The screen consists of comparing the signal intensity of 1D-1H NMR experiments of test compounds (at 1 mM concentration) in presence of a substoichiometric amount of GST-YopH (10 μM) measured in presence or absence of the paramagnetic probe, compound 1 (500 μM). To enhance the relaxation induced by the paramagnetic probe, rotating frame relaxation filters of variable length have been introduced (10 ms, 100 ms or 200 ms) in the 1D-1H NMR experiments. Under these experimental conditions, if a given test compound binds in a second site, occupying for example one of the two pockets (P2, P3 Figures 1A) adjacent to P1, its signal intensity will dramatically decrease due to the proximity to the TEMPO labeled compound. This is illustrated in Figure 1B which shows an example of a typical T1ρ 1D-1H NMR experiment with a mixture of two compounds. The fragment f is a YopH binder while compound i is a control compound that doesn’t interact with YopH (Figure 1B). In presence of both compound 1 and GST-YopH the signals from f are nearly lost thus clearly indicating that f is a second site binder, while those of i remain unaffected.
Starting from these results we have designed in silico possible bi-dentate compounds linking furanyl salicylate derivates as phosphotyrosine mimetics, and one of the newly identified scaffolds or close analogues as second site binders (compounds 2–5 in Table 1). Docking studies (Figure 2 and Supplemental Figure 1) proved particularly useful in directing the medicinal chemistry efforts and especially in determining the length of the linker between the furanyl moiety and the second site binders.
Next, the ability of these compounds to inhibit YopH phosphatase activity has been monitored in an in vitro fluorescence based assay (See Materials and Methods section). The compounds resulted potent YopH inhibitors with IC50 values in the low- to sub-micromolar range (Table 1).
As mentioned, computational docking studies suggest that the furanyl salicylate group of these molecules invariantly occupy the P1 pocket while the second unit of each molecule including a thiazole or a thiadiazole ring tend to occupy the P3 pocket where it can make hydrogen-bond interactions with Arg205 (Figure 2 and Supplemental Figure 1). By further reducing the linker length, compounds can be tailored at occupying the sub-pocket P2, as suggested by molecular docking studies. Hence we designed and synthesized compound 6 (Table 1, Figure 3).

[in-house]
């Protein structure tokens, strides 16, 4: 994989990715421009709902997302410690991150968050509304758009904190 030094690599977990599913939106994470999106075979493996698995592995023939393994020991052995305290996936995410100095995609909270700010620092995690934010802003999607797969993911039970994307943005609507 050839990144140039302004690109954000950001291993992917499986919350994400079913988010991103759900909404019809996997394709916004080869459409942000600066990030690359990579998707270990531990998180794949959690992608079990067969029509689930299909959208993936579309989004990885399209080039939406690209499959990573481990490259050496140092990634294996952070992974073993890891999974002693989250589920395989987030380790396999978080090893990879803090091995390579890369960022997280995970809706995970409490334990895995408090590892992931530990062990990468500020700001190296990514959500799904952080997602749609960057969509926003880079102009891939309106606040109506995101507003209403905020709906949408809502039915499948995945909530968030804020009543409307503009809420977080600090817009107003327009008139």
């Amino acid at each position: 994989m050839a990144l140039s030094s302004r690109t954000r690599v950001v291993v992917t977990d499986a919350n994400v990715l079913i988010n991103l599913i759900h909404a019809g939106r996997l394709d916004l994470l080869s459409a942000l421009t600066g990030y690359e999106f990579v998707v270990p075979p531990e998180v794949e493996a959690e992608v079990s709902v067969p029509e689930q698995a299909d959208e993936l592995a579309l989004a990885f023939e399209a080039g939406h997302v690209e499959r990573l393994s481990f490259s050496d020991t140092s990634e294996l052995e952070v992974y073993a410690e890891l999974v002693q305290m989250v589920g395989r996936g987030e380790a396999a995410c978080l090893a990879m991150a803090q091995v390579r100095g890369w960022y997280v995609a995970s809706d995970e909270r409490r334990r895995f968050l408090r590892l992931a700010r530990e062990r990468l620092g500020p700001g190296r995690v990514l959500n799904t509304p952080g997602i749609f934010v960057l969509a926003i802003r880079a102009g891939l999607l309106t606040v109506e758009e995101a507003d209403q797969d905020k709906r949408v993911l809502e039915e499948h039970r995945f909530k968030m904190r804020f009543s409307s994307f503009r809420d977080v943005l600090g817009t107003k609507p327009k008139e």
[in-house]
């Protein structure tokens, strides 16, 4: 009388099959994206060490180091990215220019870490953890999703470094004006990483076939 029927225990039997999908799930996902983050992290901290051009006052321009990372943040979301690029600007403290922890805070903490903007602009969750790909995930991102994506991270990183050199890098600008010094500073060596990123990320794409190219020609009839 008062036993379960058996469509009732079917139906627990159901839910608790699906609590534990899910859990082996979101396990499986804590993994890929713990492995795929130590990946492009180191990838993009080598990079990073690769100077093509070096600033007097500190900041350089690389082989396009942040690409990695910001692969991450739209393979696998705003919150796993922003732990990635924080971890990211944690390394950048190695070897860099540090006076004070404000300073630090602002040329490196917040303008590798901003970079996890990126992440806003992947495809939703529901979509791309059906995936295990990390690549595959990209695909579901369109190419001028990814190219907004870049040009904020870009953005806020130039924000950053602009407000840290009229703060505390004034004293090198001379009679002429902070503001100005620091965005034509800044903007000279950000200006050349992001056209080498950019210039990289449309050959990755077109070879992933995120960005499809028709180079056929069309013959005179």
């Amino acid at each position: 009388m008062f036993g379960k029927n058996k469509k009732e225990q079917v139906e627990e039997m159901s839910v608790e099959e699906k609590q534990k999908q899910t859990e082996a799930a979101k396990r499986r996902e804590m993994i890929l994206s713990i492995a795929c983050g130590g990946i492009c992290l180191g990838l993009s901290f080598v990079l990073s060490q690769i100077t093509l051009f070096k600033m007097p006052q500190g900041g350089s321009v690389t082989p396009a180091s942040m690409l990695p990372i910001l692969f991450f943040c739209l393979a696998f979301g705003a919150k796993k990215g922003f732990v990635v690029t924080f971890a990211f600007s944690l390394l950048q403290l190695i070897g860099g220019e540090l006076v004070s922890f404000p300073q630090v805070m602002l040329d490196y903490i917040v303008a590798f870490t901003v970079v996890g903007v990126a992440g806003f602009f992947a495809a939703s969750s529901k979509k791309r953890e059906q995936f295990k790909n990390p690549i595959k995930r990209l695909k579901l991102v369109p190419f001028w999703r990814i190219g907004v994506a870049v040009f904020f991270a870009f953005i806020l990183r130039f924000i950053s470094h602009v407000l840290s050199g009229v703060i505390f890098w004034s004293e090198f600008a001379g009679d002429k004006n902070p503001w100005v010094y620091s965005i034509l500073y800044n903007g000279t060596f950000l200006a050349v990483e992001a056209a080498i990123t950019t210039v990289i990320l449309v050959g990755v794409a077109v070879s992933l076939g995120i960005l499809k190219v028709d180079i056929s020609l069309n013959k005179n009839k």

These compounds are selective for YopH as they are poor inhibitors of the human phosphatase PTP1B (16). This is not surprising due to the fact that while different PTPases have usually very similar active sites, the surfaces surrounding these sites are generally very different either in shape and/or in charge distribution, as we have recently surveyed (34). For example, molecular modeling studies suggest that while the furanyl salicylate group of compound 4 (Supplemental Figure 2, upper panel) can still occupy the P1 pocket of PTP1B, the surroundings of the active site appear clearly inappropriate to allow the thiazole part of the bi-dentate to engage in further intermolecular contacts (Supplemental Figure 2, upper panel). This observation proves that our screening method can be effective in producing potent and selective inhibitors of protein tyrosine phosphatases.
According to our docked structure, the furanyl salicylate group of compound 6 can still occupy the catalytic P1 site, while the nitro-phenyl ring fits mainly in the P2 pocket, where the nitro group can make a hydrogen bond with the backbone of the residue Gly442 (Figure 3A). Compound 6 is a very potent inhibitor of YopH phosphatase activity (IC50=0.3μM) (Figure 3B) while it can only inhibit PTP1B at very high concentrations (Table 1 and Supplemental Figure 3).